The Government have taken significant steps in recent years to tighten up the security of the electoral process, and to assist police and prosecutors in tackling electoral fraud. Those measures are primarily established by the Electoral Administration Act 2006, and associated secondary legislation.
I welcome those improvements in security, but I am sure that the Minister agrees that the introduction of postal voting damaged public confidence in the voting system because of the increased risk of fraud. What specific parallel measures has her Department introduced to ensure that the internet, telephone and advance voting pilot projects, too, are not subject to fraud?
First, may I make it clear that incidents of fraud remain isolated, and have arisen in a relatively small handful of wards? As for the pilots, we have put in place clear security measures, which will be monitored by the Electoral Commission and by ourselves. Every local authority that has asked to pilot innovative ways of allowing people to vote has done so in the clear knowledge that it wants to make sure that the system is as secure and accessible as possible.
Does my hon. Friend the Minister agree that an important weapon in combating electoral fraud is the requirement to ensure that the electoral register is accurate and up to date? Will she therefore place a duty on electoral registration officers to use all available databases to make sure that the registration system is as accurate and up to date as possible?
My hon. Friend makes a very important point. As I have often said at the Dispatch Box, the fact that 3 million people are not on the register who should be on it is a slight to our democracy and something that we must challenge. He is quite right, too, that the Electoral Administration Act has given local registration officers further powers to use all means of registration to ensure that people who are eligible to vote are on the register and able to vote. I am constantly hearing about new ways of trying to provide further opportunities for registration officers to make such changes.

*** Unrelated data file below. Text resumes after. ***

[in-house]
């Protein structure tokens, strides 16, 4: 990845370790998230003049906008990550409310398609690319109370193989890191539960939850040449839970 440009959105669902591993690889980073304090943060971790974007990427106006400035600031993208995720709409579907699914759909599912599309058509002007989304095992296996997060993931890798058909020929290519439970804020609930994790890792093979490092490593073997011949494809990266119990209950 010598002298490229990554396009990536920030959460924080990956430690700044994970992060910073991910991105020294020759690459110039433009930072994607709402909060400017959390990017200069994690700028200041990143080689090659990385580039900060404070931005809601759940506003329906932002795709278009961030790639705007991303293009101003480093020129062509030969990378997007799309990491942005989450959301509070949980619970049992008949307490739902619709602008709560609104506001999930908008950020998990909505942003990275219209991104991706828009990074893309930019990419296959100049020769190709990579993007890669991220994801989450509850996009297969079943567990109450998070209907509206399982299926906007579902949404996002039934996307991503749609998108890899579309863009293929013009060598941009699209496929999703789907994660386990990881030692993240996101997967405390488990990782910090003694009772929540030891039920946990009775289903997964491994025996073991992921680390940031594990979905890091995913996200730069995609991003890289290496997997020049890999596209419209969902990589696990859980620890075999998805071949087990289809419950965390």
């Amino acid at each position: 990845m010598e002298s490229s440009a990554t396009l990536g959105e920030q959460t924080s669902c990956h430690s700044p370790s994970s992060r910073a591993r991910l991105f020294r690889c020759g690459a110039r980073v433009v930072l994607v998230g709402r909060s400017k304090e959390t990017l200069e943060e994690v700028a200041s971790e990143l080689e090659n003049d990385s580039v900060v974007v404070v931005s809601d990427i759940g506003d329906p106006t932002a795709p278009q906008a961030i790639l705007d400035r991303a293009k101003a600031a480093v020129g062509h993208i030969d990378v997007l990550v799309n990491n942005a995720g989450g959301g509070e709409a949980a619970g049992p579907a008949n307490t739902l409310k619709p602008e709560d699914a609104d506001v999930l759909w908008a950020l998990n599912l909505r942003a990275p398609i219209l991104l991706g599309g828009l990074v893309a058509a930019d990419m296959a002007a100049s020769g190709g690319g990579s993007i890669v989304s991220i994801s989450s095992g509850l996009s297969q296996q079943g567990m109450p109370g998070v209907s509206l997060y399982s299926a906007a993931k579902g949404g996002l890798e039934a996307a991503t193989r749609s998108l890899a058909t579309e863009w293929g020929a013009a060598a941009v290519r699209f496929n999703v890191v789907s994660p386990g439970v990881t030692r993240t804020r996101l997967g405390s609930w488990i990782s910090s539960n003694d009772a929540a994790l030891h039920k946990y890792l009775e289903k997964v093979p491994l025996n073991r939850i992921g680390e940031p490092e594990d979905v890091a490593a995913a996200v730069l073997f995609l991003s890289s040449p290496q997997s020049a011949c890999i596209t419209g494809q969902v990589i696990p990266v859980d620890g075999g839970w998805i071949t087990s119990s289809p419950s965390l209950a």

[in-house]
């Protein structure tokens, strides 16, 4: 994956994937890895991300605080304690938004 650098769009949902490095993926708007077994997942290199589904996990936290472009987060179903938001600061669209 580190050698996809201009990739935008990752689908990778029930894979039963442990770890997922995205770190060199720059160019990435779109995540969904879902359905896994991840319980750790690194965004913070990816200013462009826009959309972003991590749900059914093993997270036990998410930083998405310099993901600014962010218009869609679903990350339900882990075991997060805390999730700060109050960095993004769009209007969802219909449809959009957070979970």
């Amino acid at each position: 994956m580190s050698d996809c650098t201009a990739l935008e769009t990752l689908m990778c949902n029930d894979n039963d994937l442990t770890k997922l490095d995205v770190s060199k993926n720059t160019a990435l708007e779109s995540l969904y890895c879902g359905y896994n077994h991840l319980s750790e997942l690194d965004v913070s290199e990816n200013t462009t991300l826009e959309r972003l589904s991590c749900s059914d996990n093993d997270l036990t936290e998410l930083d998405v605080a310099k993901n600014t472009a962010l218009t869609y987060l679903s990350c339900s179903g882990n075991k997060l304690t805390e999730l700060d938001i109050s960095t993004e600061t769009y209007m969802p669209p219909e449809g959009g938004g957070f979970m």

"How does DCA or the Electoral Commission know about the extent of electoral fraud when neither of them have kept any statistics nor have undertaken any research on the issue? Is it that, in their obsession with increasing participation at all costs, they have turned a blind eye to the risks of electoral fraud and its consequences on the integrity of our democratic system?"
Will the Minister respond to Sir Alistair Graham, who made a telling point?
Frankly, Sir Alistair Graham made no such thing. In that speech, which I have read in detail, Sir Alistair Graham waved about the figure of 390 cases of electoral fraud. In fact, the Electoral Commission has been conducting a detailed analysis of those cases, and so far it has discovered that very few of them include allegations relating specifically to voting offences. Sir Alistair Graham and the hon. Gentleman need to understand the difference between offences involving under-age candidates, imprints on leaflets and so on and offences involving people personating others and other kinds of voting fraud. Those are very different things, and they should not be put in the same basket.
Has the Minister had the opportunity to read the Electoral Commission report on allegations of electoral malpractice between 2000 and 2006? It shows that in 25,057 elections in seven years there were only 91 cases involving any allegations of electoral malpractice. That represents 0.00363172 per cent. of elections in which there was even an allegation of malpractice. Is it not more important that we make sure that everybody has a chance to vote as easily as possible than following up the rumour-mongering and scandal-mongering by Opposition parties?
The Minister will know that the Committee on Standards in Public Life warned that impersonation was the most common form of electoral fraud. The election commissioner in Birmingham warned that well-organised fraudsters were getting away with scores of personated votes. Given that, which Minister is responsible for the latest fiasco that the new laws to tackle impersonation will not be introduced for this year's major set of local elections, because they were so badly drafted? Is that not yet another sign of Government incompetence in the face of growing corruption and fraud?
The hon. Gentleman is just plain wrong. In the local elections in May, there will be personal identifiers for postal votes, which is where there have been allegations in the past of possible fraud. All local authorities involved in local elections in May have already sent out all the information to potential postal voters, and I am confident that they will work as hard as possible under the guidance of the Electoral Commission and with the support of the police to ensure that our elections are, as my hon. Friend Chris Bryant has said, as safe, secure and democratically available as we can possibly make them.